Re: Japanese P-phoneme
|From:||Nik Taylor <yonjuuni@...>|
|Date:||Saturday, June 12, 2004, 8:06|
Emily Zilch wrote:
> While it is controversial in terms of its acceptability to native
> speakers, some linguists prefer to state this as a single phoneme.
> Historically it was originally just /p/: in certain environments, this
> /p/ remains in modern Japanese (geminated or post-nasal) but has been
> weakened to /h/ initially, lost intervocalically
That certainly is a possible interpretation. A very tiny number of
compounds have /nh/, and there are a number of recent loans with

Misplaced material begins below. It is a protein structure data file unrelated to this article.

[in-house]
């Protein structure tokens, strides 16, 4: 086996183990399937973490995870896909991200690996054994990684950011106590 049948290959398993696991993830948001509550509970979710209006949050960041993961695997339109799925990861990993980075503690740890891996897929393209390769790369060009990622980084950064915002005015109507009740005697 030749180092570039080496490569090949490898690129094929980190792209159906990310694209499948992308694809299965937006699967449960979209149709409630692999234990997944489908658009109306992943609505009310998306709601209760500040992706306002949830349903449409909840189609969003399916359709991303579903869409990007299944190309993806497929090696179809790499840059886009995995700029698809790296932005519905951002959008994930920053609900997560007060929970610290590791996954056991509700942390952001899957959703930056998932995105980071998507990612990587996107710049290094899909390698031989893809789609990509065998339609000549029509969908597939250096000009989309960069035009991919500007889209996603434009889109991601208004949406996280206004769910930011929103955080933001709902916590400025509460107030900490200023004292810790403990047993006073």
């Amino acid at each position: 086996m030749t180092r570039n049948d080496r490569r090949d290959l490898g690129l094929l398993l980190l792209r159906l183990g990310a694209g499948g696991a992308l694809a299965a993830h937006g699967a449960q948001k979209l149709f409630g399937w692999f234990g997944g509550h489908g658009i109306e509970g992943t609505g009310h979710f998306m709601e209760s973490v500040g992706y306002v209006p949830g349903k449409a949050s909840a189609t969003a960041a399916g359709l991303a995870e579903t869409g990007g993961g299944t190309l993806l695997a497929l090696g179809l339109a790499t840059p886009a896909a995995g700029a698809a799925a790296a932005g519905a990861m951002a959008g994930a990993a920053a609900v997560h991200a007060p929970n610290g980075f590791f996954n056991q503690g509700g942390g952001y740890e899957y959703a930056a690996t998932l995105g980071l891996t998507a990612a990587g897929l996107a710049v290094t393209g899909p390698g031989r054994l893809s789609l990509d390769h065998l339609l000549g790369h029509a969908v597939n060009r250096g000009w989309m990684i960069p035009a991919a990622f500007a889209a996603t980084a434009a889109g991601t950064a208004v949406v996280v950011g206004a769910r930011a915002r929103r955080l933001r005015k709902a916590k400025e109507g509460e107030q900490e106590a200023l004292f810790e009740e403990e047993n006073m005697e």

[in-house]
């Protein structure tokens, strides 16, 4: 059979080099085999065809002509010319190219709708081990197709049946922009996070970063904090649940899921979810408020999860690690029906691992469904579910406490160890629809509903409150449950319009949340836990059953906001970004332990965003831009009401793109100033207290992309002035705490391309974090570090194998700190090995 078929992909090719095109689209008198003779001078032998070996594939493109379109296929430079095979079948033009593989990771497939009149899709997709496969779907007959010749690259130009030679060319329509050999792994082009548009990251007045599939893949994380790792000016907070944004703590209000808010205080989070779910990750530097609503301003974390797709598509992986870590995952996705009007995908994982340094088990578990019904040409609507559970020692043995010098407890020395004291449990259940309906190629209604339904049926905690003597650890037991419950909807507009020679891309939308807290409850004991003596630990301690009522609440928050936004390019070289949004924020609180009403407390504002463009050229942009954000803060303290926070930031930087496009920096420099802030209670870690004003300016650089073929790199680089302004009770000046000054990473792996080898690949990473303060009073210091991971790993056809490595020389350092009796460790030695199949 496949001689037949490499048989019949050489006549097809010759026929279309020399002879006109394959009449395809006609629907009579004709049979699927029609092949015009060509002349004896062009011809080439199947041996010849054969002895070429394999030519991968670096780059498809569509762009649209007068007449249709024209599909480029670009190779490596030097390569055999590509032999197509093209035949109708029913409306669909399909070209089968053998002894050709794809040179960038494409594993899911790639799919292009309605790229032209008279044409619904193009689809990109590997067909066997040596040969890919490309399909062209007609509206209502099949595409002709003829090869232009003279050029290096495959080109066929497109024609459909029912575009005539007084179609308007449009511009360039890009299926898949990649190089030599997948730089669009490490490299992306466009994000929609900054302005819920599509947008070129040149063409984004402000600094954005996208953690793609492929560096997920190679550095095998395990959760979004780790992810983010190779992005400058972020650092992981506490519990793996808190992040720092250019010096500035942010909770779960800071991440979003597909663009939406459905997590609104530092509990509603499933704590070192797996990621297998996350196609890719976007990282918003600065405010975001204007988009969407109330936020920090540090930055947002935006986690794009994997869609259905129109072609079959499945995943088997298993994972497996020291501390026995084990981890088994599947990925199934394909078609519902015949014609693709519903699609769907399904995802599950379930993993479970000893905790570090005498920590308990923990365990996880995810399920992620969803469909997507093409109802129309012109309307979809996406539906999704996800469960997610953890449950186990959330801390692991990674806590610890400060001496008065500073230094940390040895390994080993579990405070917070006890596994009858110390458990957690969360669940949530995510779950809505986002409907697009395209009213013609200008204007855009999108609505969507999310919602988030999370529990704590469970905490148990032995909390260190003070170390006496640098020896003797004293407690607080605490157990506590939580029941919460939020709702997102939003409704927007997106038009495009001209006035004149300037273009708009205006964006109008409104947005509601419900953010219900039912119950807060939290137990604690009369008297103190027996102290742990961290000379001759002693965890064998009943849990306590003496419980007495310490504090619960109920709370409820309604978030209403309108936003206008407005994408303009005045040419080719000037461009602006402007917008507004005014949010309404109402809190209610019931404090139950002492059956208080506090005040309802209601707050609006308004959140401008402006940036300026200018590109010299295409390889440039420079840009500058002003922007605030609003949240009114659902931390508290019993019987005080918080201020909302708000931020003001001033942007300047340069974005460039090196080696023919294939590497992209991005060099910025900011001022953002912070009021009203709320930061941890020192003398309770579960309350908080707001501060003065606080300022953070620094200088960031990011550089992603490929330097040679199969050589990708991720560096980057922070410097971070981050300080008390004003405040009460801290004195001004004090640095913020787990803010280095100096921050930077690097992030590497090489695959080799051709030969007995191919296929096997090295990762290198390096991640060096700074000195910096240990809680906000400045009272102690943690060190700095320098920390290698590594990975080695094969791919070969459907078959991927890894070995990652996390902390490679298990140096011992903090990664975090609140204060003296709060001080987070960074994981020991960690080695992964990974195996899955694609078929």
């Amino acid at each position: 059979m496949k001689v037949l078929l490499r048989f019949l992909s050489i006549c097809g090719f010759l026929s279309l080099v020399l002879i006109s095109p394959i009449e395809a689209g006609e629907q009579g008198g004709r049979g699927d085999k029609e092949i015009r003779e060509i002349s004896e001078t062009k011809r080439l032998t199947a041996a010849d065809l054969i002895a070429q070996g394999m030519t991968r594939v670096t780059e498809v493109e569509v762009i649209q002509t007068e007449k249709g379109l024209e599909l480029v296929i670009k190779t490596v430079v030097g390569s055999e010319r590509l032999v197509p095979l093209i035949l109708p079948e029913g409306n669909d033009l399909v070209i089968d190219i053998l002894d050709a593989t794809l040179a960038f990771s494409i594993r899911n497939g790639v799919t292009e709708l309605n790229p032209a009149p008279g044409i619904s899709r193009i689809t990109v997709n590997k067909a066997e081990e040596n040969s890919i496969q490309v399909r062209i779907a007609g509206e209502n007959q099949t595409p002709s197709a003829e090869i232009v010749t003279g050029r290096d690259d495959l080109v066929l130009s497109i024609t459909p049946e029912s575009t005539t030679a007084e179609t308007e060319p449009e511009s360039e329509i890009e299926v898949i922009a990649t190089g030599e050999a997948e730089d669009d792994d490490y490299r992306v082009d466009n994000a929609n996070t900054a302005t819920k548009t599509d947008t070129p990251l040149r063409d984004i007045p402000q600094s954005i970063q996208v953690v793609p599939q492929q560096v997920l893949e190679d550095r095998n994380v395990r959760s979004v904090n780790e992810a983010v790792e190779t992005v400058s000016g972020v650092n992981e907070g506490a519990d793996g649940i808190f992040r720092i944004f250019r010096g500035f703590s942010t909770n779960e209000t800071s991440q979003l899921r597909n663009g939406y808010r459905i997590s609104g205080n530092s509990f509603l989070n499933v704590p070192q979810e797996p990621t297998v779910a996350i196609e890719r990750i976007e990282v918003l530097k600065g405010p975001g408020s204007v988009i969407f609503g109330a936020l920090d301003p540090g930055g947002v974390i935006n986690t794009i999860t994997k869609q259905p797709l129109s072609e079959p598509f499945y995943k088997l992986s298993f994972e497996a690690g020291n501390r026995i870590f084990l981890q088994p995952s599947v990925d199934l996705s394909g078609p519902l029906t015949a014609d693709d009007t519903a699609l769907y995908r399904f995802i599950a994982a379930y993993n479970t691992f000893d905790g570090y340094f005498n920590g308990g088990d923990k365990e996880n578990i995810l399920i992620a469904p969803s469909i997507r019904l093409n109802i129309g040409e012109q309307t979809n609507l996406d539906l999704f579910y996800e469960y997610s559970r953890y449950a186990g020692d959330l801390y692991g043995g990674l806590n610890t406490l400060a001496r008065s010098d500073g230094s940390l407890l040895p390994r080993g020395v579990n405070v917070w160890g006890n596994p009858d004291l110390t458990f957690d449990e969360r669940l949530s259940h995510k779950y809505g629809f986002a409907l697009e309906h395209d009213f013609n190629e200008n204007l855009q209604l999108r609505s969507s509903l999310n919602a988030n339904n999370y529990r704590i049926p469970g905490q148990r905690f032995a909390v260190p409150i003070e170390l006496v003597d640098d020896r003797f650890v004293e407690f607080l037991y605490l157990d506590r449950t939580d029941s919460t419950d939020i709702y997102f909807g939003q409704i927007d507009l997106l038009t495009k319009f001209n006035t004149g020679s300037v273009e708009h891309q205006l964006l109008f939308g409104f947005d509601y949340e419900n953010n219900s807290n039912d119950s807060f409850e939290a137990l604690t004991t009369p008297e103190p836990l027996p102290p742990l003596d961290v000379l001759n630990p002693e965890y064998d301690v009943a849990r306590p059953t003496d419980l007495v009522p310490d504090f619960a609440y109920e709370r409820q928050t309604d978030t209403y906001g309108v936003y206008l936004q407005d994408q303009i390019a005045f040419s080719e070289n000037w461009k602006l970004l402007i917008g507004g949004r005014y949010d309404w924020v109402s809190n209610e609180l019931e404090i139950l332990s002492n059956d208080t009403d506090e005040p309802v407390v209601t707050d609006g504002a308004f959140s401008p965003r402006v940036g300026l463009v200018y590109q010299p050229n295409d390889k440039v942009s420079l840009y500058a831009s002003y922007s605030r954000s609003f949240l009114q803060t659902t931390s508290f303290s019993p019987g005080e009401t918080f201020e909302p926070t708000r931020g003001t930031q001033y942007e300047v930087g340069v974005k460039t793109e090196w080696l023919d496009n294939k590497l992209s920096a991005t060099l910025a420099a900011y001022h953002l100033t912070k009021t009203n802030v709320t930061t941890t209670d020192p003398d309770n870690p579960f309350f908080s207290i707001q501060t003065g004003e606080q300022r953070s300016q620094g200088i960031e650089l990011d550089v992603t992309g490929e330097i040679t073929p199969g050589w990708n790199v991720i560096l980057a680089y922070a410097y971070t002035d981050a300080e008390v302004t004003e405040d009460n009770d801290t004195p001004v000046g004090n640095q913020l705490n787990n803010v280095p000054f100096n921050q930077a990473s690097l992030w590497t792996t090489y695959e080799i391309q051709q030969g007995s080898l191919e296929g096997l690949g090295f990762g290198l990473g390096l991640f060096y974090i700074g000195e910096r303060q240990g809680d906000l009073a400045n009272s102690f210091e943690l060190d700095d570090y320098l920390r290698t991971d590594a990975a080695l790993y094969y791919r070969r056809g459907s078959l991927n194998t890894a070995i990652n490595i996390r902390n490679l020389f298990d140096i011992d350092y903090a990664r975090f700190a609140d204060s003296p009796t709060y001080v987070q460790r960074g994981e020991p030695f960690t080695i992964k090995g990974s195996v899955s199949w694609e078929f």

ungemintaed non-postvocalic /p/, but in native words, that would be a
very reasonable interpretation. Thus, we'd have only two fricatives /s/
and /z/, and even greater symmetry in phonemic inventory.
> 1. OJ *opo "great, honorific" > Middle J ofo > MJ [ ou ] (that's how a
> vowel of long duration is written, i.e. /o:/; long e is [ ei ] /e:/)
Actually, /ei/ and /e:/ are still distinguished in many western
dialects, although, as far as I know, /ou/ and /o:/ are merged in all
> In some Ryuukyuuan (Okinawan) dialects, /p/ is maintained in all
Yep. But, Ryukyuan is generally considered a distinct language.